But don’t worry, I did it! I still got the answers that anyone going to see Passion Pit on this tour needs. Yes, he’s very excited for Passion Pit to the play the songs a lot better than they used to play them. As of right now, he doesn’t know if they are going to play Manners front-to-back, but he’s leaning towards it. And yes, they will still play “Take a Walk”.
But for Angelakos, this tour is not simply a cash grab or a trip down memory lane. There are very tangible personal obstacles to be overcome here, things he needs to prove to himself.
The story is simple but tragic. Angelakos had been taking an antipsychotic medicine called Seroquel (“I will go on record and say it’s the worst fucking medicine in the world. They don’t even give it to mice anymore.”) Unbeknownst to him, a side effect was paralysis of the vocal cords. Obviously, this is a nightmare situation for any singer, but this left Angelakos completely incapacitated.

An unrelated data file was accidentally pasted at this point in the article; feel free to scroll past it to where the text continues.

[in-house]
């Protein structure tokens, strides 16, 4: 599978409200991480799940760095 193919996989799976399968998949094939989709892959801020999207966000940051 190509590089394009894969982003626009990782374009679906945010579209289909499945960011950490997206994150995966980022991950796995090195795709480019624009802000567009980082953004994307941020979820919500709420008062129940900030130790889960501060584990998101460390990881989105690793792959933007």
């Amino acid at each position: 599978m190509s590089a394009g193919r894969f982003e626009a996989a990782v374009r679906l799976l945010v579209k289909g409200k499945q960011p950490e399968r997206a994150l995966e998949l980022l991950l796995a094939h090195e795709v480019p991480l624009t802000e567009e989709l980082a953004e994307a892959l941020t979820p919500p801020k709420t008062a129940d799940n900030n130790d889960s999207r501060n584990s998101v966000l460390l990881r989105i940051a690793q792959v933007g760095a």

He was unable to hit the high notes. Imagine trying to sing any song from Manners without being able to hit the high notes. Now imagine that happening when you’re touring the songs for the first time, eager to win over the brand new audience you worked so hard to get.
“It was absolutely traumatizing. I didn’t understand why I couldn’t sing, all of a sudden. I sang everything in the studio, and then out of nowhere, I couldn’t do it live. That kinda drove us away from playing a few of the songs, particularly ‘Seaweed Song’, ‘Swimming in the Flood’, ‘Folds in Your Hands’ … there were a few. And of course, those were some of my favorite ones.”
Angelakos hasn’t played “Seaweed Song” since it was forced out of rotation. Now, he’s going to get the chance to take a crack at it without his voice being mutilated by his medicine. “I really wanna hit the ground running this time,” he says. “I honestly can’t wait to see what it feels like to play those songs again.” It’s at this moment where I realize he’s not kidding. This tour isn’t for the money or the nostalgia or even for the fans. It’s for him.